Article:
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May 31, 2020

5/20/2020 2:39:00 PM
'A hard role model to follow'
Small town 'Godsend' receives accolade parade
Ronnie and Dorothy Clark wave to family and friends as they ride past on motorcycles. Clark was “completely surprised” by the parade held to honor his birthday.
+ click to enlarge
Ronnie and Dorothy Clark wave to family and friends as they ride past on motorcycles. Clark was “completely surprised” by the parade held to honor his birthday.
Dorothy and Ronnie Clark are all smiles during the celebration.
+ click to enlarge
Dorothy and Ronnie Clark are all smiles during the celebration.
Briana Barger
Graphic Designer

I met Mr. Ronnie Clark for the first time eight years ago. I remember it fondly: It was about midday on a warm, sunny June day in 2012. I was driving back to Bloomington from North Vernon in order to stay the night for an early morning summer course I had signed up for when disaster struck: my speedometer acted up, my stereo shut off, and my engine shut down. Then finally...the steering wheel locked.

Being the calm and collected gal I am, I squealed loudly and managed to navigate my car (without crashing) into an abandoned parking lot.

You may be wondering how I remember the time frame so well. You see - it's because the previous week, a homeless man in Florida took bath salts and ate the face off of another homeless man.

Morbid? Yes. Is this important to the story? Also yes.

It's important because where my car died and rolled to a stop was in a town called Gnawbone.

That is right. Ronnie Clark saved me during the middle of the zombie apocalypse in a town called Gnawbone. I will never forget him or his kindness and willingness to drive all the way out there in the evening for me and my poor, broken down pathetic Toyota, "Old Spiffy."

Reasons such as this is why so many people hold Mr. Clark in such high regard. And why so many turned up to attend his quarantine time birthday parade.

"Everybody loves him," said Annette Clark McKeand, daughter of Ronnie Clark. "He's taken care of so many people in need. His heart is so big, and he gives it to everybody."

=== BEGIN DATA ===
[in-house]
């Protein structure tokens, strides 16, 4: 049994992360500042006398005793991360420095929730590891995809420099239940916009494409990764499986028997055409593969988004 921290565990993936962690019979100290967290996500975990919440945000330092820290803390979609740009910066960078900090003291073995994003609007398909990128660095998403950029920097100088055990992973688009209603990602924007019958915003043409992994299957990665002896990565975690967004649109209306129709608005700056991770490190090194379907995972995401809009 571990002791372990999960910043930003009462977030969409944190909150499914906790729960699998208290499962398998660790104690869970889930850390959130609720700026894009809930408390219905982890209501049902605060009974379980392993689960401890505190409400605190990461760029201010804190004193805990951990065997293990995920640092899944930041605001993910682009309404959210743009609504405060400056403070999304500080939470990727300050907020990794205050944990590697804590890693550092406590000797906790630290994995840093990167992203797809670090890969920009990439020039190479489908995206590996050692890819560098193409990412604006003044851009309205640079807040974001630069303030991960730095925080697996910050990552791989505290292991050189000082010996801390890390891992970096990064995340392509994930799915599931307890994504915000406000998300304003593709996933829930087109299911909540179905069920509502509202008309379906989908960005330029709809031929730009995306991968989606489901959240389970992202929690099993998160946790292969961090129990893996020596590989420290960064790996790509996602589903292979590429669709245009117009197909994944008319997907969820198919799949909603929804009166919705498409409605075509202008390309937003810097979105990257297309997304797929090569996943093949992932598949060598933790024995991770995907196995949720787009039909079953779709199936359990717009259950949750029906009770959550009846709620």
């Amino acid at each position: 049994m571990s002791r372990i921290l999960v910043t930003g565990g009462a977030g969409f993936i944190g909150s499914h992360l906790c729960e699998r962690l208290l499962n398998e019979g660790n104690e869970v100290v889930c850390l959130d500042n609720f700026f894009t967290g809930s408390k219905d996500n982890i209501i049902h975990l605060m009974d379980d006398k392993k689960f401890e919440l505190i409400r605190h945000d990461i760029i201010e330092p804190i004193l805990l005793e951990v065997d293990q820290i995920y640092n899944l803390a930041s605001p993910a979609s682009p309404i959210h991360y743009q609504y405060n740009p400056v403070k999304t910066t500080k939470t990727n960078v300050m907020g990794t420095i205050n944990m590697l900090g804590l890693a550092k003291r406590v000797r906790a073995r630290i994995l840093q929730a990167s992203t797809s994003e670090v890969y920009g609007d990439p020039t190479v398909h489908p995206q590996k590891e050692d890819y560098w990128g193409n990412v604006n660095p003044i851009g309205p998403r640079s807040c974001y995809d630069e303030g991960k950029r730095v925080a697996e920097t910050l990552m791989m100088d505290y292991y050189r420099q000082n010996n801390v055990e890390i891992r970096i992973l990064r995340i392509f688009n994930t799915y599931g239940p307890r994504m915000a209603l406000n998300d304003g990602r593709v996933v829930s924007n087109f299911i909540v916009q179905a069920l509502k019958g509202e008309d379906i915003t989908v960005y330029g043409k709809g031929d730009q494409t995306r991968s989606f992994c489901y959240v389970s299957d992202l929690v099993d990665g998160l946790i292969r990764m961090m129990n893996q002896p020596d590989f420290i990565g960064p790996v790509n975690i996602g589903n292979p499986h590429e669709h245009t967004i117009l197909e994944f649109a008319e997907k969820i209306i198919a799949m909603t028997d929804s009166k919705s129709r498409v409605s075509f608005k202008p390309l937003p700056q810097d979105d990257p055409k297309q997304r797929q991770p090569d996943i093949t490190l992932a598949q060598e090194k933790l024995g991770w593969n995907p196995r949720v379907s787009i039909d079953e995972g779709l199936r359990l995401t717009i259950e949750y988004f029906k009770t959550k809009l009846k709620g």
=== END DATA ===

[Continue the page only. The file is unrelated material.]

This reporter heartily agrees with that assessment.

According to McKeand, Clark used to drive a church bus and would help people out when they had nowhere to go, by bringing them home with him to stay with the family.

"He was always reaching out to people," she said.

McKeand and her daughters thought up the idea of the parade as a fun way to celebrate his 78th birthday, and to also cheer him and his wife Dorothy up during this time of the year.

"That week is always a hard time for my parents because of Mark's death," McKeand said.

Mark Clark is the son of Ronnie and Dorothy Clark, who died in a car accident 30 years ago on May 10.

"Dad has been feeling a little under the weather," said McKeand, "so we thought we would try to make his birthday extra special."

And special it was.

Even though it had all been planned and had the word spread on a Friday, scheduled for the following Wednesday, the news spread fast and spread hard.

Over 200 vehicles turned out to surprise Clark on the big day, including firetrucks, EMT's, motorcycles, vintage vehicles, tandem bicycles, police cars, and more.

"We were very honored to see the love and respect that this community gives to our family and it shows us how much he is love," said McKeand. "There were even so many people who reached out that couldn't make it. Thank you all so much for making it amazing!"

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